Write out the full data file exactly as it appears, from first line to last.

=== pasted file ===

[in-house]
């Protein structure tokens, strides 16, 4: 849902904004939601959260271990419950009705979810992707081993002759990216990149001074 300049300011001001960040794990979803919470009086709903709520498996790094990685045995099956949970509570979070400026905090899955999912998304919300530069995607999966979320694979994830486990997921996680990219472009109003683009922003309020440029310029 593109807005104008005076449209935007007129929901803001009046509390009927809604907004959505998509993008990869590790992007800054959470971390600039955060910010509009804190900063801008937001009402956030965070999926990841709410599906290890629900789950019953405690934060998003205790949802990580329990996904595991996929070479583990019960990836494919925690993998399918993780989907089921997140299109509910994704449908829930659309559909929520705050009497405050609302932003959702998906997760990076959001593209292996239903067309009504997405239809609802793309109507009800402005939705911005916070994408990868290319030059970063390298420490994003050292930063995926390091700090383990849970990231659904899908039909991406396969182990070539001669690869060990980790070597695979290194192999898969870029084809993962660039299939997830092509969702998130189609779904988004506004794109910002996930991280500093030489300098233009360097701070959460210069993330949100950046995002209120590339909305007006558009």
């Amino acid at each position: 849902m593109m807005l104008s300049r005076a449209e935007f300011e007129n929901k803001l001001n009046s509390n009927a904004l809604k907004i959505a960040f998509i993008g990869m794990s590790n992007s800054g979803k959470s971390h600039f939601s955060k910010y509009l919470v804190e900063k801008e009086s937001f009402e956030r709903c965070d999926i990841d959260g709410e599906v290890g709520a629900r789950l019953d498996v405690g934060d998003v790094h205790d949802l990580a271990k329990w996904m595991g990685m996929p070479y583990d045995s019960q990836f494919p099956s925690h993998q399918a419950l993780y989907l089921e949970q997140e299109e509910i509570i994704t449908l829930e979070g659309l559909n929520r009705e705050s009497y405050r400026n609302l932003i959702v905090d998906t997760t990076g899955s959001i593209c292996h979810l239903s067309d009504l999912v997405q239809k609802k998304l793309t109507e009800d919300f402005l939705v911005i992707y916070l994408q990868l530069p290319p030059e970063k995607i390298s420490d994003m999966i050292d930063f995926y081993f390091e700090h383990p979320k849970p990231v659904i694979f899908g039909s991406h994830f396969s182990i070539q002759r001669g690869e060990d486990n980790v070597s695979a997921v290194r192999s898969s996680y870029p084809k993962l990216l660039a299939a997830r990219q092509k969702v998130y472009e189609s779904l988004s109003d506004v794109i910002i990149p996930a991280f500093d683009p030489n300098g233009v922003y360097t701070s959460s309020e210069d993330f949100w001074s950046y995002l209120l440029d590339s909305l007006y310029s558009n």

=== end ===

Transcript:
[in-house]
């Protein structure tokens, strides 16, 4: 849902904004939601959260271990419950009705979810992707081993002759990216990149001074 300049300011001001960040794990979803919470009086709903709520498996790094990685045995099956949970509570979070400026905090899955999912998304919300530069995607999966979320694979994830486990997921996680990219472009109003683009922003309020440029310029 593109807005104008005076449209935007007129929901803001009046509390009927809604907004959505998509993008990869590790992007800054959470971390600039955060910010509009804190900063801008937001009402956030965070999926990841709410599906290890629900789950019953405690934060998003205790949802990580329990996904595991996929070479583990019960990836494919925690993998399918993780989907089921997140299109509910994704449908829930659309559909929520705050009497405050609302932003959702998906997760990076959001593209292996239903067309009504997405239809609802793309109507009800402005939705911005916070994408990868290319030059970063390298420490994003050292930063995926390091700090383990849970990231659904899908039909991406396969182990070539001669690869060990980790070597695979290194192999898969870029084809993962660039299939997830092509969702998130189609779904988004506004794109910002996930991280500093030489300098233009360097701070959460210069993330949100950046995002209120590339909305007006558009």
């Amino acid at each position: 849902m593109m807005l104008s300049r005076a449209e935007f300011e007129n929901k803001l001001n009046s509390n009927a904004l809604k907004i959505a960040f998509i993008g990869m794990s590790n992007s800054g979803k959470s971390h600039f939601s955060k910010y509009l919470v804190e900063k801008e009086s937001f009402e956030r709903c965070d999926i990841d959260g709410e599906v290890g709520a629900r789950l019953d498996v405690g934060d998003v790094h205790d949802l990580a271990k329990w996904m595991g990685m996929p070479y583990d045995s019960q990836f494919p099956s925690h993998q399918a419950l993780y989907l089921e949970q997140e299109e509910i509570i994704t449908l829930e979070g659309l559909n929520r009705e705050s009497y405050r400026n609302l932003i959702v905090d998906t997760t990076g899955s959001i593209c292996h979810l239903s067309d009504l999912v997405q239809k609802k998304l793309t109507e009800d919300f402005l939705v911005i992707y916070l994408q990868l530069p290319p030059e970063k995607i390298s420490d994003m999966i050292d930063f995926y081993f390091e700090h383990p979320k849970p990231v659904i694979f899908g039909s991406h994830f396969s182990i070539q002759r001669g690869e060990d486990n980790v070597s695979a997921v290194r192999s898969s996680y870029p084809k993962l990216l660039a299939a997830r990219q092509k969702v998130y472009e189609s779904l988004s109003d506004v794109i910002i990149p996930a991280f500093d683009p030489n300098g233009v922003y360097t701070s959460s309020e210069d993330f949100w001074s950046y995002l209120l440029d590339s909305l007006y310029s558009n």